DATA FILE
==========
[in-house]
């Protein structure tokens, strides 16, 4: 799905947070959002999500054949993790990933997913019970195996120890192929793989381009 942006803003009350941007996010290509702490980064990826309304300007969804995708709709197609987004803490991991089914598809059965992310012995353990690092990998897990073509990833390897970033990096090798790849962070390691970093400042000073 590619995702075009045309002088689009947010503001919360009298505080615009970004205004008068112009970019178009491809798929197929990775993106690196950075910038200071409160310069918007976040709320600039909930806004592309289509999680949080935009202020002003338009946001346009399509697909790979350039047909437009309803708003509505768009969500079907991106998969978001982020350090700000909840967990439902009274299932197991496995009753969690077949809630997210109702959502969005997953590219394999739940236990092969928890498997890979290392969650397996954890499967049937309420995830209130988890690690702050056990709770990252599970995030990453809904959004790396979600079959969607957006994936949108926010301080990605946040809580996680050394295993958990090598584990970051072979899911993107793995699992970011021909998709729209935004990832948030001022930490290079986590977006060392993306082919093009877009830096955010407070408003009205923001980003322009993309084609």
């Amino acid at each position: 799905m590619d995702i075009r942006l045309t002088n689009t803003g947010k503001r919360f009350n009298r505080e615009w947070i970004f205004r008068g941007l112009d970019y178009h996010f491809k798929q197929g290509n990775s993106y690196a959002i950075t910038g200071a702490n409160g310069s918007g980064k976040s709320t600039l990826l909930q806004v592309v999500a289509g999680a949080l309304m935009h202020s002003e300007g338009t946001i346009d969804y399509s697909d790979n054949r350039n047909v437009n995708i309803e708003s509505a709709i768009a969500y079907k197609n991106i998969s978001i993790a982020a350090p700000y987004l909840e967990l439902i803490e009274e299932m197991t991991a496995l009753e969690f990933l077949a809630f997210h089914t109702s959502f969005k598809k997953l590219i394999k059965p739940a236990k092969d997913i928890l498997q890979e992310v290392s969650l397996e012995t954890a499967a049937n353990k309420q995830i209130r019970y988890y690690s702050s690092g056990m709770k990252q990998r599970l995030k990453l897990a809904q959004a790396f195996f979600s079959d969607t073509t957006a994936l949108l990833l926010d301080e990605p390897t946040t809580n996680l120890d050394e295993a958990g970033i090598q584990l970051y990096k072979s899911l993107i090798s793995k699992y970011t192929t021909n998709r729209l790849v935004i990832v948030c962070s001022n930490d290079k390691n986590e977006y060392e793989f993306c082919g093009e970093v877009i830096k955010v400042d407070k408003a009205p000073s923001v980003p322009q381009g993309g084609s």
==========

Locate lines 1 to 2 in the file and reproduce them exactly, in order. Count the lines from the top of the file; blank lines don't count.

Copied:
[in-house]
């Protein structure tokens, strides 16, 4: 799905947070959002999500054949993790990933997913019970195996120890192929793989381009 942006803003009350941007996010290509702490980064990826309304300007969804995708709709197609987004803490991991089914598809059965992310012995353990690092990998897990073509990833390897970033990096090798790849962070390691970093400042000073 590619995702075009045309002088689009947010503001919360009298505080615009970004205004008068112009970019178009491809798929197929990775993106690196950075910038200071409160310069918007976040709320600039909930806004592309289509999680949080935009202020002003338009946001346009399509697909790979350039047909437009309803708003509505768009969500079907991106998969978001982020350090700000909840967990439902009274299932197991496995009753969690077949809630997210109702959502969005997953590219394999739940236990092969928890498997890979290392969650397996954890499967049937309420995830209130988890690690702050056990709770990252599970995030990453809904959004790396979600079959969607957006994936949108926010301080990605946040809580996680050394295993958990090598584990970051072979899911993107793995699992970011021909998709729209935004990832948030001022930490290079986590977006060392993306082919093009877009830096955010407070408003009205923001980003322009993309084609």